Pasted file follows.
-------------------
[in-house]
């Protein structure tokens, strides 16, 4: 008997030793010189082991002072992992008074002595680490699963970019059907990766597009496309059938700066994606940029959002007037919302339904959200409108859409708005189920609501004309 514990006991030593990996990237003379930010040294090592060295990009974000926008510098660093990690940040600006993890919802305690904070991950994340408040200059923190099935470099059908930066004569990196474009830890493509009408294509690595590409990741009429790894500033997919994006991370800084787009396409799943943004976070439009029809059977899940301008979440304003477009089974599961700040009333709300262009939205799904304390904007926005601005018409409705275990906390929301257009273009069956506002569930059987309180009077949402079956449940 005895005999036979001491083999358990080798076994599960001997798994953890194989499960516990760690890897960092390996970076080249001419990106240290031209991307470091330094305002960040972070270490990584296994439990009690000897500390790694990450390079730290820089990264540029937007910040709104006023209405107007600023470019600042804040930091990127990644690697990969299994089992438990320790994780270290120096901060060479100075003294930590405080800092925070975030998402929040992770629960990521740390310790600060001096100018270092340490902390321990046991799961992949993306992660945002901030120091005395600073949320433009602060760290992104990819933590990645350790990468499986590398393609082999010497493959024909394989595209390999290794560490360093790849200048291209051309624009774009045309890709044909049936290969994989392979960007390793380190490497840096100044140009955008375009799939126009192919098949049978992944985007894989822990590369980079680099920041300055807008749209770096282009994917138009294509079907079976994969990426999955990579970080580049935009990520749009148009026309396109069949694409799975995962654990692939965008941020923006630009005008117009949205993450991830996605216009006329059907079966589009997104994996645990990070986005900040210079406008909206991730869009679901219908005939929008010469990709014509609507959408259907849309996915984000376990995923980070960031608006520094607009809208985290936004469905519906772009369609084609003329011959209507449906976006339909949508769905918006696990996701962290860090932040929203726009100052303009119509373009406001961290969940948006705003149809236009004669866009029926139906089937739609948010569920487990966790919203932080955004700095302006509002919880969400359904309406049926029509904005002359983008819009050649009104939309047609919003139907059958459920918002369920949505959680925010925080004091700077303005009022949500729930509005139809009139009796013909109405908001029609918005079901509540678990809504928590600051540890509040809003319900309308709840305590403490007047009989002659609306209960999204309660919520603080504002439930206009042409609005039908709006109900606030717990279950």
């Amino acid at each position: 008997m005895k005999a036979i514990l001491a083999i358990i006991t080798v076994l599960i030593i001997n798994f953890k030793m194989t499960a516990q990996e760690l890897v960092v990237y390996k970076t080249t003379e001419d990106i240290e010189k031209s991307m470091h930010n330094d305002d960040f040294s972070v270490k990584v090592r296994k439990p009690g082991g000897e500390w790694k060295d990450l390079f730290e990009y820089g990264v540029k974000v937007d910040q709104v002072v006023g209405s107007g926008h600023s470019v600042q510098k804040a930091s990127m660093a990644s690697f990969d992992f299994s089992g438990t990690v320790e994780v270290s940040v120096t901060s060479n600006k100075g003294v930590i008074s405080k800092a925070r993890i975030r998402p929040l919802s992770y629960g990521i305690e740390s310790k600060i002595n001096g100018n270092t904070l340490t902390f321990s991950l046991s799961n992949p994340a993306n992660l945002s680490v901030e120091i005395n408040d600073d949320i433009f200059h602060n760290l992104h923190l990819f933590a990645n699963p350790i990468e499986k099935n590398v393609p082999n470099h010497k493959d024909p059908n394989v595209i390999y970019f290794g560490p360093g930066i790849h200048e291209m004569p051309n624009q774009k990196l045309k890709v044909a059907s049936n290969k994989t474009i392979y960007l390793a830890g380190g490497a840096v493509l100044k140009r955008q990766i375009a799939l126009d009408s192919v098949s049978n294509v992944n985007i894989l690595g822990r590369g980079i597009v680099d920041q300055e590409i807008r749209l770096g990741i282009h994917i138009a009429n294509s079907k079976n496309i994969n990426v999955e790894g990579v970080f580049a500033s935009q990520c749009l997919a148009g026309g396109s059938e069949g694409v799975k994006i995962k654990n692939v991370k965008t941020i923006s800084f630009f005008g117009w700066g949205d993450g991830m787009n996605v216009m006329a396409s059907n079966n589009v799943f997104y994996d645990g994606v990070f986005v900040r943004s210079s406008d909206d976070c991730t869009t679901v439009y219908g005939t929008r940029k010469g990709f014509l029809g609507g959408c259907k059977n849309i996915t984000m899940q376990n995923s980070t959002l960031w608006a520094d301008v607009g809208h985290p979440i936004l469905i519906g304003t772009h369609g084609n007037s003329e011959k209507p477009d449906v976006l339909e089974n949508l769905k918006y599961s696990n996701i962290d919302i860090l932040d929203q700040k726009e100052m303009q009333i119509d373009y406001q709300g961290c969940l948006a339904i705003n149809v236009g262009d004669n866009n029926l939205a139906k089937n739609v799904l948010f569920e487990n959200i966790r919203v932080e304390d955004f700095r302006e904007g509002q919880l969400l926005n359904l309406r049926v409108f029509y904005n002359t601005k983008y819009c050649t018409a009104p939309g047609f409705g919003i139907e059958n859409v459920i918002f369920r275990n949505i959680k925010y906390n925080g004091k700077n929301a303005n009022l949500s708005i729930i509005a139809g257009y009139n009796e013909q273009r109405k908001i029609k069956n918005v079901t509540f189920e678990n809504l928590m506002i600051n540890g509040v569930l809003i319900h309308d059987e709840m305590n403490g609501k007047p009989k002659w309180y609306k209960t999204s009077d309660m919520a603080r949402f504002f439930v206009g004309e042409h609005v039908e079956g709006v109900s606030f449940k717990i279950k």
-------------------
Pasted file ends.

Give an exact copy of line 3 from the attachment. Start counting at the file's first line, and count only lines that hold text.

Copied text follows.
């Amino acid at each position: 008997m005895k005999a036979i514990l001491a083999i358990i006991t080798v076994l599960i030593i001997n798994f953890k030793m194989t499960a516990q990996e760690l890897v960092v990237y390996k970076t080249t003379e001419d990106i240290e010189k031209s991307m470091h930010n330094d305002d960040f040294s972070v270490k990584v090592r296994k439990p009690g082991g000897e500390w790694k060295d990450l390079f730290e990009y820089g990264v540029k974000v937007d910040q709104v002072v006023g209405s107007g926008h600023s470019v600042q510098k804040a930091s990127m660093a990644s690697f990969d992992f299994s089992g438990t990690v320790e994780v270290s940040v120096t901060s060479n600006k100075g003294v930590i008074s405080k800092a925070r993890i975030r998402p929040l919802s992770y629960g990521i305690e740390s310790k600060i002595n001096g100018n270092t904070l340490t902390f321990s991950l046991s799961n992949p994340a993306n992660l945002s680490v901030e120091i005395n408040d600073d949320i433009f200059h602060n760290l992104h923190l990819f933590a990645n699963p350790i990468e499986k099935n590398v393609p082999n470099h010497k493959d024909p059908n394989v595209i390999y970019f290794g560490p360093g930066i790849h200048e291209m004569p051309n624009q774009k990196l045309k890709v044909a059907s049936n290969k994989t474009i392979y960007l390793a830890g380190g490497a840096v493509l100044k140009r955008q990766i375009a799939l126009d009408s192919v098949s049978n294509v992944n985007i894989l690595g822990r590369g980079i597009v680099d920041q300055e590409i807008r749209l770096g990741i282009h994917i138009a009429n294509s079907k079976n496309i994969n990426v999955e790894g990579v970080f580049a500033s935009q990520c749009l997919a148009g026309g396109s059938e069949g694409v799975k994006i995962k654990n692939v991370k965008t941020i923006s800084f630009f005008g117009w700066g949205d993450g991830m787009n996605v216009m006329a396409s059907n079966n589009v799943f997104y994996d645990g994606v990070f986005v900040r943004s210079s406008d909206d976070c991730t869009t679901v439009y219908g005939t929008r940029k010469g990709f014509l029809g609507g959408c259907k059977n849309i996915t984000m899940q376990n995923s980070t959002l960031w608006a520094d301008v607009g809208h985290p979440i936004l469905i519906g304003t772009h369609g084609n007037s003329e011959k209507p477009d449906v976006l339909e089974n949508l769905k918006y599961s696990n996701i962290d919302i860090l932040d929203q700040k726009e100052m303009q009333i119509d373009y406001q709300g961290c969940l948006a339904i705003n149809v236009g262009d004669n866009n029926l939205a139906k089937n739609v799904l948010f569920e487990n959200i966790r919203v932080e304390d955004f700095r302006e904007g509002q919880l969400l926005n359904l309406r049926v409108f029509y904005n002359t601005k983008y819009c050649t018409a009104p939309g047609f409705g919003i139907e059958n859409v459920i918002f369920r275990n949505i959680k925010y906390n925080g004091k700077n929301a303005n009022l949500s708005i729930i509005a139809g257009y009139n009796e013909q273009r109405k908001i029609k069956n918005v079901t509540f189920e678990n809504l928590m506002i600051n540890g509040v569930l809003i319900h309308d059987e709840m305590n403490g609501k007047p009989k002659w309180y609306k209960t999204s009077d309660m919520a603080r949402f504002f439930v206009g004309e042409h609005v039908e079956g709006v109900s606030f449940k717990i279950k």